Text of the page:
REVIEW: The Layover by Lacie Waldon

In brief: Ava is on her last trip as a flight attendant before she settles down with her fiancé. But the plane is delayed in Belize, resulting in a layover with her nemesis that changes everything…

The good: A different setting and aspect to the rom-com.

The not-so-good: Sometimes I felt it needed a bit more – subplots, just something to take the focus off Ava’s internal dilemma 24/7…

Why I chose it: Gorgeous cover and I don’t mind a enemies to lovers romance.

Year: 2021

Pages: 308

Publisher: Piatkus (Hachette)

Setting: Chicago, Portland, Belize

Rating: 7.5 out of 10

The Layover has been beckoning me on by TBR for a while. I’m not exactly certain how it came on to my radar – the cover, TikTok or just a bookstore browse. It promised a enemies to lovers romance with the glamour of flying. It’s a bit more than that, but sometimes it just felt a bit lacking in depth. Sometimes debut novels suffer from too much of everything, I kind of felt that The Layover didn’t quite have enough detail at times.

The premise is sold – Ava is a flight attendant about to give it all away. She’s on her last series of flights before she settles down with her very rigid and very boring fiancé. (He even changed one of her photo frames so it fit in with his décor). Ava tells herself that she’s been craving to be in one place, steady and staid after her upbringing with her adventurous parents who never settled anywhere. But her last flights are marred by firstly, her nemesis Jack trying to take her awesome parking spot on arrival at the airport. (I feel you, Ava!) Jack then proceeds to ruin her last breakfast and then it turns out he’s flying with her. The annoyances don’t stop there, with the old man Ava chats with in a café turning out to be Jack’s dad and some super competitiveness in the air. But once the team reach their layover in Belize (which is a bit weird, because that’s the name of the country yet the city is never named – guessing it’s meant to be Belize City? I’ve not travelled there.), everyone is up for some fun. Jack and Ava start talking and she starts to realise she may have misjudged him. Plus, they are united in bringing together their colleagues Gen and Pilot Paul. (I don’t know about seafood nachos though!) Once everyone is Belize, they let their hair down and even more so once the flight back is delayed. Over the period of the extended layover, Ava learns that the steady one town lifestyle isn’t necessarily what she wants. Her fiancé becomes passive aggressive and it’s all over in a video call. (Good. He was quite controlling and looking for a trophy anyway). But it all gets messy as Ava starts to realise Jack could be a friend and more and the ante is upped with a brief appearance from an unexpected character and a disappearing boat. Can Jack and Ava get it together?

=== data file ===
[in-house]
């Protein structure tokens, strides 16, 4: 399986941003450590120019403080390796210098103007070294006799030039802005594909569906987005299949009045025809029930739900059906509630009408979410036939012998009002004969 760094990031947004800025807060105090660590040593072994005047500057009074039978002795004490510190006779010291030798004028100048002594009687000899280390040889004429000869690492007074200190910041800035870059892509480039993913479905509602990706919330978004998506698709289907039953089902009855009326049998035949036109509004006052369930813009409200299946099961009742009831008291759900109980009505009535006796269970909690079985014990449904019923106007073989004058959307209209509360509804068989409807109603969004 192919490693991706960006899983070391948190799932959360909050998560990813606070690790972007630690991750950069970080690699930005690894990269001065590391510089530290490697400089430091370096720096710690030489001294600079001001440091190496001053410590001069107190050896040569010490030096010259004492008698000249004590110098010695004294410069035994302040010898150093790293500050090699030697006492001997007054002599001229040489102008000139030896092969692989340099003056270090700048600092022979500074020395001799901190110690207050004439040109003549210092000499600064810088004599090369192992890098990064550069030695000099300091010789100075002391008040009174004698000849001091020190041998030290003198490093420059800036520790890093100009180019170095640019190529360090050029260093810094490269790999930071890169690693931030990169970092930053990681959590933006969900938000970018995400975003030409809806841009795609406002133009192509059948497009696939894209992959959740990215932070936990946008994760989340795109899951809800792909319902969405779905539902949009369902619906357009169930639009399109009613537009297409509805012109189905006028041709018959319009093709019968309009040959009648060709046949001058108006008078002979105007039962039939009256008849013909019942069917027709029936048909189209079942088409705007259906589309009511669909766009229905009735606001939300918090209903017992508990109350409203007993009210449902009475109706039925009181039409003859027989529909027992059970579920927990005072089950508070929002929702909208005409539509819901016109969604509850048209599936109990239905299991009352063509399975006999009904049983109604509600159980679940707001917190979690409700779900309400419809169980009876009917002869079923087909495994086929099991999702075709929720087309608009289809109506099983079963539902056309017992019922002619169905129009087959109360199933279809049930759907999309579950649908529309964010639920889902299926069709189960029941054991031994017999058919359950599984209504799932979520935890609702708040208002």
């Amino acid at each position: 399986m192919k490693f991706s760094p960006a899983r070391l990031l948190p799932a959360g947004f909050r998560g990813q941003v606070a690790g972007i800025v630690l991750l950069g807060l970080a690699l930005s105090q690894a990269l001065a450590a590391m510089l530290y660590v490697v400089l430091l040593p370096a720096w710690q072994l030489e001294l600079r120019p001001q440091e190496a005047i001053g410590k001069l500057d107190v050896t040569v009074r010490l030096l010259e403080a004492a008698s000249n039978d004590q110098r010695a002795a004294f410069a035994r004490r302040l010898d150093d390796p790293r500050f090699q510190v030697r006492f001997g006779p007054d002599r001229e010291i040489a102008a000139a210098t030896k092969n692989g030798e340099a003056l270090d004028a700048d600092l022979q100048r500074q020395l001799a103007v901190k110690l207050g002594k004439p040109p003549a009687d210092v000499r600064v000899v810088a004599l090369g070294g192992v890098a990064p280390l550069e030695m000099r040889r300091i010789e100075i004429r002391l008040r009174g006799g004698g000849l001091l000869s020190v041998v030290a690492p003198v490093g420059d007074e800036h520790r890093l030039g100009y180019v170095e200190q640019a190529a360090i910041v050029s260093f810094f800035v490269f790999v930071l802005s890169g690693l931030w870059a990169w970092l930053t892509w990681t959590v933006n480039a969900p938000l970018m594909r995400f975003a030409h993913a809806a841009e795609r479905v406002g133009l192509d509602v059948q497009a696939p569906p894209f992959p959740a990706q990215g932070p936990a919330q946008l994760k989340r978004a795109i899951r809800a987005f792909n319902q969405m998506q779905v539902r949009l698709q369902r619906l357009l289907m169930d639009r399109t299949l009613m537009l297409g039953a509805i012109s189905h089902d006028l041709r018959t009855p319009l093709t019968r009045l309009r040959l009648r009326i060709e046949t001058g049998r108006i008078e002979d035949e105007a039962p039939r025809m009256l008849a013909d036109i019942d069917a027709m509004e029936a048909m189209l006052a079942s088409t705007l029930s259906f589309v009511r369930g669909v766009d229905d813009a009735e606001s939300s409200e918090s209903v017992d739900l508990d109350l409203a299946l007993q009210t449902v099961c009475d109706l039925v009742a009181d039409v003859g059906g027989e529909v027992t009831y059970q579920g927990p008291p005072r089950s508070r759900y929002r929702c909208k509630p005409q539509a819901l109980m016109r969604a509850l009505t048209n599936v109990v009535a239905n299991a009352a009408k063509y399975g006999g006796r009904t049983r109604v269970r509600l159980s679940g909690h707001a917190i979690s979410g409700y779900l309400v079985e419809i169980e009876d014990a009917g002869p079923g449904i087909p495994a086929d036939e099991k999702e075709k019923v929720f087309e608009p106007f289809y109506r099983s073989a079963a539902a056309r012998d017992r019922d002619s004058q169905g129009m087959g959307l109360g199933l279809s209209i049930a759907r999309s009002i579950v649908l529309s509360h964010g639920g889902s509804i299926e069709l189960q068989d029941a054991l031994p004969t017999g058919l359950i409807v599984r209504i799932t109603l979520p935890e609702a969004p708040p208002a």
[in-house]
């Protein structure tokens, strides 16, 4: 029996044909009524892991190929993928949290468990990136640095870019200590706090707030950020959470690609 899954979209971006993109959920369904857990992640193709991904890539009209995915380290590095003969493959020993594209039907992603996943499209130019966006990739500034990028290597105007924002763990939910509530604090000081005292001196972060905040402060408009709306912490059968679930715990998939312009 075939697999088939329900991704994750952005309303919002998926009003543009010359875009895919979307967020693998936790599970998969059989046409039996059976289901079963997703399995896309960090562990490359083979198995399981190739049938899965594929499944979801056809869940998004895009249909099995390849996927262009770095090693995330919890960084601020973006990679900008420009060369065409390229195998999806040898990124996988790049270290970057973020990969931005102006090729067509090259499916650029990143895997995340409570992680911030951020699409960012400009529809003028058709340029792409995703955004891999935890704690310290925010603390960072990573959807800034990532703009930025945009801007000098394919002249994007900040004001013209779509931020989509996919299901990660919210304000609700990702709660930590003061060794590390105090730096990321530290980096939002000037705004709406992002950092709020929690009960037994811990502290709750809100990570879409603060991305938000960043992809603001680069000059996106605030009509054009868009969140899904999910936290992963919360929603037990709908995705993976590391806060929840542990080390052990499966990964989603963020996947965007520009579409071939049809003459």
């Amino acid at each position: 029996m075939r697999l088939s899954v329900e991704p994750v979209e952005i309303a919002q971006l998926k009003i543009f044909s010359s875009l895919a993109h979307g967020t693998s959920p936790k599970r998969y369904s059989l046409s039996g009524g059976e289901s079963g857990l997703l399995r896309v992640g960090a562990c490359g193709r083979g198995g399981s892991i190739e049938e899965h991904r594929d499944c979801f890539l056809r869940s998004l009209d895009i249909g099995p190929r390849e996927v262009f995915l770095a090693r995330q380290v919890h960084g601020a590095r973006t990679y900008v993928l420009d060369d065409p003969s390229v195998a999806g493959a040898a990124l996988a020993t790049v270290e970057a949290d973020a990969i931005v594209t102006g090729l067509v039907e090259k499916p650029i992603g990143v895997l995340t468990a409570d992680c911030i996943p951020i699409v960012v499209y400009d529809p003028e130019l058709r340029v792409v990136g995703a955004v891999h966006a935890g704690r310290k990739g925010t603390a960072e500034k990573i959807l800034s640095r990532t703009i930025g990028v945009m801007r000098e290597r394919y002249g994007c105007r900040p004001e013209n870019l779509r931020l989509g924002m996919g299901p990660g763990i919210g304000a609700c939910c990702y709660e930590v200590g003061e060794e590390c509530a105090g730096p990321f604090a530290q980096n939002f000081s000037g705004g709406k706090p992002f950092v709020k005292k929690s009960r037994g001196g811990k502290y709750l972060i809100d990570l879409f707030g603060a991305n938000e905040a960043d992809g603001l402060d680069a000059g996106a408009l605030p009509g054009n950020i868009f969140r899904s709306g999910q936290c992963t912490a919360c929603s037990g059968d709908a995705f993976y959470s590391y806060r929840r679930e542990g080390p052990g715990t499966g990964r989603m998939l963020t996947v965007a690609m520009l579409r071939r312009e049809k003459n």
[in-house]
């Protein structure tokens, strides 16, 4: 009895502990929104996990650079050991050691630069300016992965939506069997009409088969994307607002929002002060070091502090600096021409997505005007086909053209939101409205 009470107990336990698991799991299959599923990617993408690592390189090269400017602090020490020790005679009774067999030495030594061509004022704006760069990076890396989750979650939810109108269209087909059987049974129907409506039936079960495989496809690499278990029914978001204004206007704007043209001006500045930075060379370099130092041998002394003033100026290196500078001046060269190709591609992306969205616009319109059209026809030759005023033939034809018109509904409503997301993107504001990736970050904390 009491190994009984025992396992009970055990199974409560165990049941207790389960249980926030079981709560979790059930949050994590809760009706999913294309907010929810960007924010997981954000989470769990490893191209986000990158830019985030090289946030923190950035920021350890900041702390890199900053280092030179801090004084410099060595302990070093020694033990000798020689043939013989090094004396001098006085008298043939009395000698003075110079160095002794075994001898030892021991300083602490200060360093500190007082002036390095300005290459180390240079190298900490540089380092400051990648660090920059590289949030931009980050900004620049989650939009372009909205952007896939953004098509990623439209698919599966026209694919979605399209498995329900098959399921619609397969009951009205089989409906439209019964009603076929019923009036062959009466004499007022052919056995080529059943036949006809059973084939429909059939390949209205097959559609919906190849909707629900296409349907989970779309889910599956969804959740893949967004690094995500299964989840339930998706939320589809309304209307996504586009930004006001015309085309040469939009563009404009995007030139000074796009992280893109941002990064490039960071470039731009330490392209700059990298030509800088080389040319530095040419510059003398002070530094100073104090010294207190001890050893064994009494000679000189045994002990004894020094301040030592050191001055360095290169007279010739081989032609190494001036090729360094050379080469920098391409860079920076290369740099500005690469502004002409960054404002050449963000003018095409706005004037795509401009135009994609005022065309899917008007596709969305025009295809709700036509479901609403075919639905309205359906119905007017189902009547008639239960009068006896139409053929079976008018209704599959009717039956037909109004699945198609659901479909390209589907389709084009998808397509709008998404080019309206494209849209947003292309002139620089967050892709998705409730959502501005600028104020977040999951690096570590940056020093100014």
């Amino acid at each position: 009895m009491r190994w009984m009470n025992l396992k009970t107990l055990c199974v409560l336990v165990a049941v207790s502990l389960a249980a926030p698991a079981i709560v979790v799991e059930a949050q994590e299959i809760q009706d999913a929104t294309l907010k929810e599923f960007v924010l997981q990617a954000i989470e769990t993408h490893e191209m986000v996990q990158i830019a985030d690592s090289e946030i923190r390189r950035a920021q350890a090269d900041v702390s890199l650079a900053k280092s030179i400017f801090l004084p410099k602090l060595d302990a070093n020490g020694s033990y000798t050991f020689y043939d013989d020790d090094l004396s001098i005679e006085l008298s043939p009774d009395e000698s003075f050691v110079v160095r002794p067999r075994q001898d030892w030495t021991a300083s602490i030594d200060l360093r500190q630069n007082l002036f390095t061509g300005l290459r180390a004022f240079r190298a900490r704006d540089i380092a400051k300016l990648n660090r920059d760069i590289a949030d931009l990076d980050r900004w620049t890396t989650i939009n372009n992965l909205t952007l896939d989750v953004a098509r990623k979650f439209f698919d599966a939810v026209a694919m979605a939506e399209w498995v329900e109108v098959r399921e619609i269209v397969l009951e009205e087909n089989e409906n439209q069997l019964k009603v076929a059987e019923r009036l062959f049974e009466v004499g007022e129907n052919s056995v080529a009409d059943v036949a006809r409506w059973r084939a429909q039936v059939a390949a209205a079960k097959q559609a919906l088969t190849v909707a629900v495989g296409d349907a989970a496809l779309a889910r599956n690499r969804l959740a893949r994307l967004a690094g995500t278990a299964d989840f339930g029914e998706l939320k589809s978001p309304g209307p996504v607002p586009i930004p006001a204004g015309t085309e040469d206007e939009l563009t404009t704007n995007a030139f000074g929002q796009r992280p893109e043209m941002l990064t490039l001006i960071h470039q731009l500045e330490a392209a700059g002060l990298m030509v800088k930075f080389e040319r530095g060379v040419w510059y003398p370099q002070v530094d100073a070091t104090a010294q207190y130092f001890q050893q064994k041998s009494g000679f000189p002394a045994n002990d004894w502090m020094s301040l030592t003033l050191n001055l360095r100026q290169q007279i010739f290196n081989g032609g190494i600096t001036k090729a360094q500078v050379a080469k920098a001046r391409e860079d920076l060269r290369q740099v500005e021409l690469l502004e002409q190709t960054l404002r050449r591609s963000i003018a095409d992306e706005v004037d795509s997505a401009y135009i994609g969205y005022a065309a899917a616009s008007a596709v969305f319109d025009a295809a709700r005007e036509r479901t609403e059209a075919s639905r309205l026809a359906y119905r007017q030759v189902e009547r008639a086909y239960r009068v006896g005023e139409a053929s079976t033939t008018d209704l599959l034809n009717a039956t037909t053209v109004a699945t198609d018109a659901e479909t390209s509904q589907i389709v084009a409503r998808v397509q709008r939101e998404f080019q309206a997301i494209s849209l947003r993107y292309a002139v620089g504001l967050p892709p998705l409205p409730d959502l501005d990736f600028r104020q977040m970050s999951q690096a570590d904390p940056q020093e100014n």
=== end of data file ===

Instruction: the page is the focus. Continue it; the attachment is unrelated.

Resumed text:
I really enjoyed the parts on the plane, with Ava, Jack and Gen doing their best to keep the passengers’ shoes on and fed and watered. Some horror passenger stories were also fun to read! I think the strongest part of the novel was the part after the layover where Ava had to deal with her feelings and make firm plans on how to move forward. Jack (and his pizza love) were the icing on the cake. He’s a fascinating character, as is Gen, possibly because the reader doesn’t get inside their heads much. Both were also accepting of who they are, unlike Ava who was still trying to figure that out for most of the book. Overall, the book was a light, fun read that had a unique aspect through Ava’s career and legitimately took the reader across countries in a short space of time.

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